Jordanian Deputy Prime Minister Marwan Muasher told reporters at a 13 November press briefing in Amman that the four suicide bombers who targeted three Western hotels in Amman on 9 November were Iraqi nationals, RFE/RL's Radio Free Iraq (RFI) reported (see "RFE/RL Newsline," 10 November 2005). One of the suspected bombers, a woman, apparently failed to detonate her explosives-packed belt and was later captured (see next item). The bombers were identified as Ali Husayn Ali al-Shammari, from Al-Anbar Governorate; Rawad Jasim Muhammad Abd; and Safa Muhammad Ali. Al-Shammari's wife, Sajidah Mubarak Atrus al-Rishawi, told Jordanian authorities that she is also the sister of the late Al-Qaeda leader Thamir Mubarak Atrus al-Rishawi. Muasher said the four bombers entered Jordan on 5 November through the Al-Karamah border crossing. He said there was no evidence that any Jordanian national was linked to the attacks, and that explosives belts used by the bombers -- made up of 5-10 kilograms of RDX explosives and metal balls to inflict maximum damage -- were either brought to Jordan or bought locally. KR

Jordanian state television aired the confession of would-be suicide bomber Sajidah Mubarak Atrus al-Rishawi on 13 November. She admitted to entering Jordan on a fake passport but said her husband had made the arrangements for the trip and she did not know the details. She also said her husband, who authorities said died in the attacks, taught her how to detonate her explosives belt. "We entered the hotel, me and my husband. He stood at one corner [of the room] and I at another. There was a wedding husband carried out [the bombing]. I tried to carry out [the bombing] but it [the explosives belt] did not go off. I left. People started running and I ran with them," al-Rishawi said. KR

Defense Minister Sa'dun al-Dulaymi traveled to Jordan on 13 November to meet with senior Jordanian officials about the 9 November terrorist attacks in Amman (see "RFE/RL Newsline," 10 November 2005), RFI reported on 13 November. Speaking to Al-Jazeera television, Al-Dulaymi said that Syria is "almost the only outlet" for foreign fighters to enter Iraq. "We have a 620-kilometer long border with Syria. I say that there are 620 problems between us and Syria. We have more than 450 detainees, who all came from various Arab and Islamic countries to receive training in Syria and enter Iraq in their booby-trapped cars, bringing destruction, death, and murder with them," al-Dulaymi said. Addressing Syria, he added, "If the Iraqi volcano explodes, none of the capitals neighboring Iraq will be spared." KR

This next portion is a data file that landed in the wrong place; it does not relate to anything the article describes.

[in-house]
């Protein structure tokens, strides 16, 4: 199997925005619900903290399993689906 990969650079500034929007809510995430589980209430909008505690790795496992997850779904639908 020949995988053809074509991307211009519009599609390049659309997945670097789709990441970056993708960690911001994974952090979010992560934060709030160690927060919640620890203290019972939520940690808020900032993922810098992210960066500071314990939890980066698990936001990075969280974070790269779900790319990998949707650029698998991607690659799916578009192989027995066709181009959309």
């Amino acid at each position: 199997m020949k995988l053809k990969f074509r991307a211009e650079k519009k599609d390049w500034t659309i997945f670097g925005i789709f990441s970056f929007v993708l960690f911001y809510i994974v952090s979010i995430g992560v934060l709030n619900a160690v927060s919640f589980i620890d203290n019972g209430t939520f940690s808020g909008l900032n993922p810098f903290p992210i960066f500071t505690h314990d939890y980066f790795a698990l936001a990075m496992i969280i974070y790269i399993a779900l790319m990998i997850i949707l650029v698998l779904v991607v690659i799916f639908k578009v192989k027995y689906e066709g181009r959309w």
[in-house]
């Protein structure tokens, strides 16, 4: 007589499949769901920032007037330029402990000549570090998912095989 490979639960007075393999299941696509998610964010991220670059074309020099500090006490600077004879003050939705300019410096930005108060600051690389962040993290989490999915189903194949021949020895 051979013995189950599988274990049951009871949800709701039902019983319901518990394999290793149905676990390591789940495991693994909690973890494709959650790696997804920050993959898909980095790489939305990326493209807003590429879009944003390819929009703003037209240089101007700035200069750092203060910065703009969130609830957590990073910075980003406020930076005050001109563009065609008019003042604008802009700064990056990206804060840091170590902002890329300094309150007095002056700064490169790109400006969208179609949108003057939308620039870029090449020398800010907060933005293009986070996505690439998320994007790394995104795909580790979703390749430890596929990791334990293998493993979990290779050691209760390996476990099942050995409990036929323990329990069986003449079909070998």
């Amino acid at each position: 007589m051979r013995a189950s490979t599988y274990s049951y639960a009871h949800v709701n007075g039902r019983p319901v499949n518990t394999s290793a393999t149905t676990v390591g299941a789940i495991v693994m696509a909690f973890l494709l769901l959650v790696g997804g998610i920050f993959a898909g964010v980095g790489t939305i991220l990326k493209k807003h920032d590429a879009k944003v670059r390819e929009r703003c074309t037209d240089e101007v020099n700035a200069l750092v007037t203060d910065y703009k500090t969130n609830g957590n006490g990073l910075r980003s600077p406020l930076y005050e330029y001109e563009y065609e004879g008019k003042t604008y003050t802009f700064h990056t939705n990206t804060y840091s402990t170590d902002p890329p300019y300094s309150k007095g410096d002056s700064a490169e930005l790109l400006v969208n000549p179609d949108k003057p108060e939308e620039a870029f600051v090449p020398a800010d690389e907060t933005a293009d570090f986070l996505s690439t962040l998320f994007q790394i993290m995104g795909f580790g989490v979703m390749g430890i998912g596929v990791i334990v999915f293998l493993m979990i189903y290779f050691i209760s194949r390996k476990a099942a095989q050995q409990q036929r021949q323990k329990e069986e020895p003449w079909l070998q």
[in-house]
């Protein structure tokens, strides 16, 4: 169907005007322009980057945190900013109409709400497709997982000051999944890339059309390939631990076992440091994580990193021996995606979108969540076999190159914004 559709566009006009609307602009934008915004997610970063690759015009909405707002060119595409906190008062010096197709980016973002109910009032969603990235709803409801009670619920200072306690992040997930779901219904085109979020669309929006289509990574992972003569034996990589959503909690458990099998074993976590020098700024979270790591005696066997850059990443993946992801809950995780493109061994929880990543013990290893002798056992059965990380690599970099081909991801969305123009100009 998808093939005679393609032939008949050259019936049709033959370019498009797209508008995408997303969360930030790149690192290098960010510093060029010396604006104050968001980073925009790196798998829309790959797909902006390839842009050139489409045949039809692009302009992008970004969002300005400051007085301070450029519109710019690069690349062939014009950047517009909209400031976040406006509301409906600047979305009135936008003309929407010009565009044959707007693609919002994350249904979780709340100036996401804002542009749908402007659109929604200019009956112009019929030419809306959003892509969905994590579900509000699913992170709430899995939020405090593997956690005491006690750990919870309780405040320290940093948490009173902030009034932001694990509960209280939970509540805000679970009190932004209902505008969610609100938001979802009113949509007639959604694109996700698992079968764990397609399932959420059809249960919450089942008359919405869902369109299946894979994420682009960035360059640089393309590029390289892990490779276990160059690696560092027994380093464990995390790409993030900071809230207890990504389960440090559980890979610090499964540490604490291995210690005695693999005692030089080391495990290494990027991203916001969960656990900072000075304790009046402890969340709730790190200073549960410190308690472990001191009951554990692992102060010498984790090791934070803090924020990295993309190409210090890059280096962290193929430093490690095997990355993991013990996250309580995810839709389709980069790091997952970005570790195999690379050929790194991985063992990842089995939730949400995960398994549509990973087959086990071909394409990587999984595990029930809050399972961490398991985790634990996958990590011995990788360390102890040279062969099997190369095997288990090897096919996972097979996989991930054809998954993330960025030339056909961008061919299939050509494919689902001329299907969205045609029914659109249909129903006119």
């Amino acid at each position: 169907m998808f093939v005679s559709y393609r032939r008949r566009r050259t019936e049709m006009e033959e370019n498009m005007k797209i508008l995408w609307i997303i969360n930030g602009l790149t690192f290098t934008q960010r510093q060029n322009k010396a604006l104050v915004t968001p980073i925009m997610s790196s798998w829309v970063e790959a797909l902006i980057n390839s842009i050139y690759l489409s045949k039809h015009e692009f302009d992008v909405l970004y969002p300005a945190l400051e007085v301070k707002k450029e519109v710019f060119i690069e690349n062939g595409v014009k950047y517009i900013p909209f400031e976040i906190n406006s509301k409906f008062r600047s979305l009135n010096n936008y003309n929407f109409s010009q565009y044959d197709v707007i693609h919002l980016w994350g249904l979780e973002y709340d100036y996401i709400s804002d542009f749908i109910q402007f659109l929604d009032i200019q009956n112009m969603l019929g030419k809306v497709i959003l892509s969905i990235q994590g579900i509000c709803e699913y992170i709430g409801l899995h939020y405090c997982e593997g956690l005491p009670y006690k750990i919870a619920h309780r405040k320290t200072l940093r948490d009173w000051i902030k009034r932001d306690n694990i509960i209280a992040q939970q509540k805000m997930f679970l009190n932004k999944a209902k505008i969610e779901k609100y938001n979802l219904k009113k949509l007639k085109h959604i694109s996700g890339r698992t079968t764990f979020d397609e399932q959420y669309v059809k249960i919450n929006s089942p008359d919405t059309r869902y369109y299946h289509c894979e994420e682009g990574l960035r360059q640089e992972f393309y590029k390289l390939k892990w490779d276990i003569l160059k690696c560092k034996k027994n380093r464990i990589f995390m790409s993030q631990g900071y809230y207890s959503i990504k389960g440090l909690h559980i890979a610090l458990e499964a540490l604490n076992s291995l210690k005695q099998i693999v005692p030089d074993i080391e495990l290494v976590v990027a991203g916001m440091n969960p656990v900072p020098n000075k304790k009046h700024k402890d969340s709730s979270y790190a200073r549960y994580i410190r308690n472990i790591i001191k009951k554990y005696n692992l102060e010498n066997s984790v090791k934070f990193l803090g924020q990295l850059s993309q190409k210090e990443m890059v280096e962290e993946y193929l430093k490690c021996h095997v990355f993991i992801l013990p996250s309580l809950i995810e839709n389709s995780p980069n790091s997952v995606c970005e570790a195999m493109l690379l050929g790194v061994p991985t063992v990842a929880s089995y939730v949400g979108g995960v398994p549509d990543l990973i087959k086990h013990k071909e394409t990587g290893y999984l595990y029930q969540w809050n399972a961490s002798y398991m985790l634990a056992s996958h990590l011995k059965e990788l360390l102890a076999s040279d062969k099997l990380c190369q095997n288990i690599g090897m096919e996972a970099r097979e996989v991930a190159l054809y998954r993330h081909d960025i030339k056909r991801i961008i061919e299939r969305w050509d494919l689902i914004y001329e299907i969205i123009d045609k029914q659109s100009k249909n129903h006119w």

The Arab Socialist Ba'ath Party of Iraq issued a statement posted to on 12 November claiming that Izzat Ibrahim al-Duri, former Iraqi vice president and senior Ba'ath Party member, is dead. The statement claimed that al-Duri, considered the head of Ba'athist resistance in Iraq since the fall of the Hussein regime, died on 11 November. "The late comrade Izzat Ibrahim embodied, in spirit and deed, all the traits of confident believers and mujahedin," the statement said. "He had undertaken party, official, and jihadist responsibilities throughout his committed, eventful march in the party, the state, and the resistance." Al-Sharqiyah television reported on 12 November that former Ba'ath Party Bureau Command member Abd al-Qadir al-Duri succeeds Izzat Ibrahim as head of the resistance. London's Quds Press agency quoted sources on 13 November as saying that al-Duri might have died in Ba'qubah, and that a funeral was held for him in Diyala. Quds also reported that al-Duri had married an Iraqi woman from Diyala two years before the fall of the Hussein regime, and that the woman had borne him children. The reports on al-Duri's death have not been substantiated. KR

Al-Arabiyah television cited a Ba'ath Party statement issued on 14 November that reportedly says al-Duri is alive and continues to lead the resistance in Iraq. The statement also reportedly calls Abd al-Qadir al-Duri, the purported new leader of the Ba'ath, an unexceptional person who is no longer involved in the army or the party. Hisham al-Najdawi, a member of Jordan's Arab Socialist Ba'ath Party, told Al-Arabiyah that the reports of al-Duri's death were "fabricated and false." Al-Najdawi claimed that "The Americans" wrote the statement in an attempt to gain intelligence information about al-Duri. KR

Kofi Annan made an unannounced visit to Baghdad on 12 November for meetings with senior Iraqi officials, RFI reported the same day. Annan called on Iraqi leaders to work toward reconciliation ahead of the 19 November Arab League-sponsored Cairo conference that seeks to bring disparate political groups together. Annan told reporters at a press briefing with Iraqi Prime Minister Ibrahim al-Ja'fari that the conference "aims at building a new future for the Iraqi people." Al-Ja'fari told reporters that his government expects the UN to continue to support the political process in Iraq. "We also talked about how the Iraqi forces' performance, numbers, and equipment should be further enhanced" until they are capable of assuming security responsibilities from multinational forces, the prime minister said. KR

Salih al-Mutlaq told Al-Sharqiyah television on 13 November that he and other Sunni Arab leaders raised a number of concerns over the political process in Iraq with Secretary-General Annan on 12 November. "The secretary-general promised us that the UN will help in reviewing the constitution in the coming phase," al-Mutlaq said. "We also informed him that the Iraqis are very worried over...the possibility of seeing the same thing happen again during the upcoming elections, meaning that they will be rigged. We demanded international supervision as well as judicial supervision over the elections. Moreover, we called for injecting fresh blood into the IECI [Iraqi Independent Electoral Commission] and replacing the heads of ballot centers in the governorates." KR